- Steering column
- Direct wheelhouse
- Indirect wheelhouse
- Variable Gear Ratio
The steering system of a car is very complex. Steering movements must be correctly transferred to the road surface; without play and without heavy points during steering. This page explains what types of steering systems exist and how the power steering is applied to the steering box. The operation of the power steering is shown on the page power steering described.
The image below shows the complete steering system of a car. The part between the steering wheel and the flexible rubber cover is mounted in the dashboard. Usually this is covered with plastic caps and is not visible. The steering movements are transferred via the steering column to the steering axle. The steering shaft is mounted on the steering box; this is explained further down this page.
It is often not possible to apply a straight axis between the steering wheel and the steering column, but there are one or more bends in it. This can also be seen in the image below. A universal joint is mounted at the height of the flexible rubber cover, which makes it possible to transfer the steering movements at a certain angle from the steering column to the steering shaft. The flexible rubber cover has the function of sealing the hole in the bulkhead where the steering column or steering shaft passes from the interior to the engine compartment. The cover ensures that engine noises and heat cannot escape from the engine compartment to the interior. If squeaking noises are heard while steering, the steering axle in the cover may be squeaking. This may be remedied by applying a small amount of lubricant.
The steering column in the picture above is adjustable. By unlocking the adjustment lever, the complete steering column (depending on the vehicle version) can be moved up and down, pushed in and pulled out. The latter is possible because a large part of the steering axle consists of 2 axles that are mounted on top of each other and can therefore shift from each other in the longitudinal direction. This is done at the steering column in the picture in the area between the adjustment lever and the flexible rubber cover. The underside of the steering shaft is connected to the steering box. This will be clarified further on on this page.
The picture shows a direct wheelhouse. The steering column drives the steering shaft by means of two universal joints. The steering shaft is connected to the rack and pinion of the steering box; here the rotational movement of the steering axle is converted into a reciprocating movement to the tie rods. The wheelhouse is on the subframe confirmed. The track rods push against the ends of the steering knuckles of the wheel suspension. Because the pivot points of the knuckle pieces are in the middle, a rotating movement will take place. This movement turns the wheels.
The picture shows the connection between the rack and the steering box. At “Axle attachment point from steering column” a metal bracket grips over this axle. This bracket is attached to the steering shaft with a bolt in the bolt hole. Because there is a single recess, the steering axle can only be mounted in one way. Make sure that the steering wheel is not turned completely after installation, because then the slip ring of the steering airbag will break.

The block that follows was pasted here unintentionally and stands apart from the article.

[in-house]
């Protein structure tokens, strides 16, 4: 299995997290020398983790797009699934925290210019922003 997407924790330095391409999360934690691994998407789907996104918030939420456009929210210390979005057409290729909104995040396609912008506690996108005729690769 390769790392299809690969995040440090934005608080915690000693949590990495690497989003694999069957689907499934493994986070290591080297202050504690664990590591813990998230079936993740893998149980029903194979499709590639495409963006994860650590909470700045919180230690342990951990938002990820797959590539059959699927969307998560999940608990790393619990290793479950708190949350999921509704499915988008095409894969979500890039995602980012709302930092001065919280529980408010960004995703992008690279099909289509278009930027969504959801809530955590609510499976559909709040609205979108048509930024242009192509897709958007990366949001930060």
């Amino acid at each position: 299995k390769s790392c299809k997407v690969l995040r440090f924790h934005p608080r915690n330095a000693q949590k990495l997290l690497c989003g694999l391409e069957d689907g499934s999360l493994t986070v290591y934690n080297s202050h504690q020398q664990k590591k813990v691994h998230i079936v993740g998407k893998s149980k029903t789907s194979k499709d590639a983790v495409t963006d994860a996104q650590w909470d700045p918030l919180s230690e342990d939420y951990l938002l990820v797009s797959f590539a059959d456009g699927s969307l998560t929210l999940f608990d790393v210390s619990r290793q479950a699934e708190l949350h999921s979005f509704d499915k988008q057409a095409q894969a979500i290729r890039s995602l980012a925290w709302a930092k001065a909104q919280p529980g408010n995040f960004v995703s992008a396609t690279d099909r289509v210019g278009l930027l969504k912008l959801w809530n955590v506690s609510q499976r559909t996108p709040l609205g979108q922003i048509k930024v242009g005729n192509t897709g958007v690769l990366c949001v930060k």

When the steering wheel turns to the left or right, the steering shaft rotates over the rack and pinion on the steering rack. The steering shaft remains in a fixed position and the rack and pinion rotates from left to right. This angled transmission ensures that the wheels can turn from left to right. In the image below under “Steering axle connection” the rack and pinion shaft of the previous image can be seen as it actually is.
Two hydraulic lines can be seen on the steering box (in the picture above below the connection of the steering shaft). These lines are from the power steering. On these lines there is a constant oil pressure which is provided by a plunger pump (called the power steering pump, or servo pump). This pressure is on both sides of the steering rack and ensures that the steering movements are reinforced.
More about this on the page power steering.
An indirect steering box is equipped with a pitman arm and an auxiliary pitman arm. A steering rod is mounted between these pitman arms, which transfers the steering movements from the pitman arm to the auxiliary pitman arm. The indirect wheelhouse is on the subframe confirmed. The image shows an indirect wheelhouse.
In contrast to the direct steering box, the steering movements are not transmitted to the rack and pinion via the steering shaft, but via a worm wheel to the pitman arm. The worm wheel will rotate during steering movements, so that the gear on the shaft of the pitman arm will rotate with it. This moves the pitman arm.
In the figure below, the steering movement is indicated by arrows.
Variable Gear Ratio:
A steering box may be designed with a variable transmission ratio. When the steering wheel is in the straight ahead position, the tines are close together. Steering wheel movements therefore cause a small steering movement of the wheels. This is very pleasant when driving straight ahead, because the driver does not have to correct much.
When the steering wheel is turned further, it will reach the teeth that are further apart. Therefore, the same steering movement of the steering wheel will cause a greater steering movement of the wheels. This makes parking easier, among other things, because the steering wheel does not have to be turned as far up to the maximum steering stop.